By: Lizbeth V. West, Esq.

The Ninth Circuit has referred the Peabody v. Time Warner Cable case to the California Supreme Court to answer this question.

Under the commissioned salesperson exemption, or the “inside sales exemption” in Wage Orders 4 and 7 (ONLY) an employee is exempt from overtime if his or her earnings: 1) exceed one and one-half times the minimum wage; and 2) more than half of the employee’s compensation represents commissions. Under California’s minimum hourly wage of $8.00, an inside sales commissioned employee must earn at least $12.00 per hour to qualify for the exemption. 

Susan Peabody was employed by Time Warner Cable as an Account Executive in the Media Sales Department. She was a commissioned salesperson who sold advertising on Time Warner Cable’s various cable channels. She was paid a base annual salary of $20,000 per year and also earned commissions based on the revenue generated by advertising that aired every broadcast month. According to Time Warner Cable, a “broadcast month” lasted four or five weeks. Ms. Peabody worked approximately 45 hours per week and was paid on a biweekly basis.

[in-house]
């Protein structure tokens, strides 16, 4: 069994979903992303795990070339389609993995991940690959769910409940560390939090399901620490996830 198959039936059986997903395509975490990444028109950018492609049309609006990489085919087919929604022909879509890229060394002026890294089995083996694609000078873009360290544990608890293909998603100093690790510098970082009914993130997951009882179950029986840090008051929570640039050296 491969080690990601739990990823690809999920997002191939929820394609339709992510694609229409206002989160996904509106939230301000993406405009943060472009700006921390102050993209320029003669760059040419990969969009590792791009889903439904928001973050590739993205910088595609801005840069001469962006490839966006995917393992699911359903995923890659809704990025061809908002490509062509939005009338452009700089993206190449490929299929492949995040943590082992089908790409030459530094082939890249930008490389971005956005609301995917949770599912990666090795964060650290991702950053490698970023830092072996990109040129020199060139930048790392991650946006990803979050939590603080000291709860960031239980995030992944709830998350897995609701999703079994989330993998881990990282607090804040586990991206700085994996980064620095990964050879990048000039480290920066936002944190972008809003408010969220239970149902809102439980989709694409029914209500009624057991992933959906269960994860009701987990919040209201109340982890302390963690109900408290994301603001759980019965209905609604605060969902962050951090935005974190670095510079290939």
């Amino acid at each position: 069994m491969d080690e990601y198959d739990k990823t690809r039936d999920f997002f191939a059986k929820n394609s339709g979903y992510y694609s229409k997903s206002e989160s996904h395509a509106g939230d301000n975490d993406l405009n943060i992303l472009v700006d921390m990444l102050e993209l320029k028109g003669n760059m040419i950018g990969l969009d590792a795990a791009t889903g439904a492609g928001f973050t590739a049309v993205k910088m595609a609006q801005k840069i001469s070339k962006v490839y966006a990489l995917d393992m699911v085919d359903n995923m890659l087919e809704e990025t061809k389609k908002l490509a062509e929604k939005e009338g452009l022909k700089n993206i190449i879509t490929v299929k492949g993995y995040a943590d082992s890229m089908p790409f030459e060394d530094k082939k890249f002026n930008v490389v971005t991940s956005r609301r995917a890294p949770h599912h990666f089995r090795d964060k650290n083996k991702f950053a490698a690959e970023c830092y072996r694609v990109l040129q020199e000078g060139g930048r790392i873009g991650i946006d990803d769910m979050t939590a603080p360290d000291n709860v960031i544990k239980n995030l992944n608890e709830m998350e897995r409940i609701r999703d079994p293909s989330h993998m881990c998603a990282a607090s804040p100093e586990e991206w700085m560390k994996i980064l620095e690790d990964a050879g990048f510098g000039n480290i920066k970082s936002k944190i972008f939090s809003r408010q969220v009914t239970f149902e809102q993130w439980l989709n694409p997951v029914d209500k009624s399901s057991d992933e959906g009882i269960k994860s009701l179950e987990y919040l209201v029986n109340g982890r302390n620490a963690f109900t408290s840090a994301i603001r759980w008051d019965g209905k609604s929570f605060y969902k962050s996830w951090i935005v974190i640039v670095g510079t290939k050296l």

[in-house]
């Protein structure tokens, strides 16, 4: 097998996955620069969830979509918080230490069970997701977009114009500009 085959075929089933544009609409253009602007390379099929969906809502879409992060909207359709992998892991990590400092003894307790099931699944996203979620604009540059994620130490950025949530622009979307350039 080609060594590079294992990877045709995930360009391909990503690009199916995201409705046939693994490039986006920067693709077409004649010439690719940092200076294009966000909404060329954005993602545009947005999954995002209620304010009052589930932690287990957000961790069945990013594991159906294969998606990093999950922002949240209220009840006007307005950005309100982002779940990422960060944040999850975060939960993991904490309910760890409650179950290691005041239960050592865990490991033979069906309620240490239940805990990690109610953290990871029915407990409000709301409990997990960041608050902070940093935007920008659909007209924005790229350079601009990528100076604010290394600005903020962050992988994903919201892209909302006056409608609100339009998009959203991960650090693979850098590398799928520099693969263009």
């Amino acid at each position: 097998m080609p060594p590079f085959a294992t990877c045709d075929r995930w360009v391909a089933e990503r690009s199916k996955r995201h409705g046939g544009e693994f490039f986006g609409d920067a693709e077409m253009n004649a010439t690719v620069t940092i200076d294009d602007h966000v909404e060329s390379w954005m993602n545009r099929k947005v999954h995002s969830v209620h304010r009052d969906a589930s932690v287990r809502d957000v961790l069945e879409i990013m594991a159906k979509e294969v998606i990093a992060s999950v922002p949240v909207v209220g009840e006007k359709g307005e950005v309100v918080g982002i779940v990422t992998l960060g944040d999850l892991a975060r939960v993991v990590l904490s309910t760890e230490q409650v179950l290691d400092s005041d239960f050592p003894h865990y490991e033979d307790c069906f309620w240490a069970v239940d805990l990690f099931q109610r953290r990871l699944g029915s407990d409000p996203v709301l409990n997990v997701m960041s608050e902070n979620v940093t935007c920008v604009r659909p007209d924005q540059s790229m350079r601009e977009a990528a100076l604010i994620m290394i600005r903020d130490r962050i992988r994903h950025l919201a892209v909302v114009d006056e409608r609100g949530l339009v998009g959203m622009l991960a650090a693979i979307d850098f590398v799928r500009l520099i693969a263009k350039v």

Ms. Peabody filed a class action against Time Warner Cable claiming that she was entitled to overtime because she was not exempt under the “inside sales exemption.” According to Ms. Peabody, she received large monthly commissions in only about half of the pay periods, and therefore she did not earn at least 1 ½ times the minimum wage in the remaining pay periods, as required by the inside sales exemption.

Time Warner argued that Ms. Peabody’s earnings should be calculated based on the “broadcast month” (every four or five weeks), so that Ms. Peabody’s commissions covered the pay periods for which they were earned rather than the actual pay period in which the commissions were paid.  Based on this calculation, Ms. Peabody was clearly paid enough each pay period to qualify for the inside sales exemption. Noting that there is no California authority on this issue, the Ninth Circuit referred the issue to the California Supreme Court for a ruling.

We will monitor the case and let readers know what the California Supreme Court decides.